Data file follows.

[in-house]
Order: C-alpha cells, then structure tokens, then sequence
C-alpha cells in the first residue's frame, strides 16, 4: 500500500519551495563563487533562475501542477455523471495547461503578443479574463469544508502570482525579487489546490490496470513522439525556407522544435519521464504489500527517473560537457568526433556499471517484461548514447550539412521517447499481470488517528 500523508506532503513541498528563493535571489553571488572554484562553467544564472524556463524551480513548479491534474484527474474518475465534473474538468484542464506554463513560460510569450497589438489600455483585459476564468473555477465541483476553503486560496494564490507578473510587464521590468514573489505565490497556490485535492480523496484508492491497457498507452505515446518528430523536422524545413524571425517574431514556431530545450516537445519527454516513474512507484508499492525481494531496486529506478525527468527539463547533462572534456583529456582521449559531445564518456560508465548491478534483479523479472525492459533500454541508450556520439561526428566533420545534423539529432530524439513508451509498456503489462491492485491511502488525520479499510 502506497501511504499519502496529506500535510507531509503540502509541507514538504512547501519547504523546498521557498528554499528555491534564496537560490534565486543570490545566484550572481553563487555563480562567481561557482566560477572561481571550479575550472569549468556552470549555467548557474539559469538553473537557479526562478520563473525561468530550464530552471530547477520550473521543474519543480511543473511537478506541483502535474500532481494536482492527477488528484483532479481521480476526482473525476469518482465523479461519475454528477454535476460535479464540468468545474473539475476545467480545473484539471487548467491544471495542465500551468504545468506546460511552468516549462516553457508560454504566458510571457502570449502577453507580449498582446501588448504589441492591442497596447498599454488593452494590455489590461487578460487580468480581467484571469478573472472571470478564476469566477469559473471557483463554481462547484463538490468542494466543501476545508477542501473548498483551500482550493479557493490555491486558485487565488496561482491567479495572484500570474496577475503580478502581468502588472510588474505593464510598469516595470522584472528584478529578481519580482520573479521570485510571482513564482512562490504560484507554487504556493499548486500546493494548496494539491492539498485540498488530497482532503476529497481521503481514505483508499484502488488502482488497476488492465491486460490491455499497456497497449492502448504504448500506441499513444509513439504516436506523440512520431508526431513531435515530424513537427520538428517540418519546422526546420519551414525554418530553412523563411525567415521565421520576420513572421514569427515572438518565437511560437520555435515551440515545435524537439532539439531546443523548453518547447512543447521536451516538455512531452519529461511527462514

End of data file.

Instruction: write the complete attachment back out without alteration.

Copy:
[in-house]
Order: C-alpha cells, then structure tokens, then sequence
C-alpha cells in the first residue's frame, strides 16, 4: 500500500519551495563563487533562475501542477455523471495547461503578443479574463469544508502570482525579487489546490490496470513522439525556407522544435519521464504489500527517473560537457568526433556499471517484461548514447550539412521517447499481470488517528 500523508506532503513541498528563493535571489553571488572554484562553467544564472524556463524551480513548479491534474484527474474518475465534473474538468484542464506554463513560460510569450497589438489600455483585459476564468473555477465541483476553503486560496494564490507578473510587464521590468514573489505565490497556490485535492480523496484508492491497457498507452505515446518528430523536422524545413524571425517574431514556431530545450516537445519527454516513474512507484508499492525481494531496486529506478525527468527539463547533462572534456583529456582521449559531445564518456560508465548491478534483479523479472525492459533500454541508450556520439561526428566533420545534423539529432530524439513508451509498456503489462491492485491511502488525520479499510 502506497501511504499519502496529506500535510507531509503540502509541507514538504512547501519547504523546498521557498528554499528555491534564496537560490534565486543570490545566484550572481553563487555563480562567481561557482566560477572561481571550479575550472569549468556552470549555467548557474539559469538553473537557479526562478520563473525561468530550464530552471530547477520550473521543474519543480511543473511537478506541483502535474500532481494536482492527477488528484483532479481521480476526482473525476469518482465523479461519475454528477454535476460535479464540468468545474473539475476545467480545473484539471487548467491544471495542465500551468504545468506546460511552468516549462516553457508560454504566458510571457502570449502577453507580449498582446501588448504589441492591442497596447498599454488593452494590455489590461487578460487580468480581467484571469478573472472571470478564476469566477469559473471557483463554481462547484463538490468542494466543501476545508477542501473548498483551500482550493479557493490555491486558485487565488496561482491567479495572484500570474496577475503580478502581468502588472510588474505593464510598469516595470522584472528584478529578481519580482520573479521570485510571482513564482512562490504560484507554487504556493499548486500546493494548496494539491492539498485540498488530497482532503476529497481521503481514505483508499484502488488502482488497476488492465491486460490491455499497456497497449492502448504504448500506441499513444509513439504516436506523440512520431508526431513531435515530424513537427520538428517540418519546422526546420519551414525554418530553412523563411525567415521565421520576420513572421514569427515572438518565437511560437520555435515551440515545435524537439532539439531546443523548453518547447512543447521536451516538455512531452519529461511527462514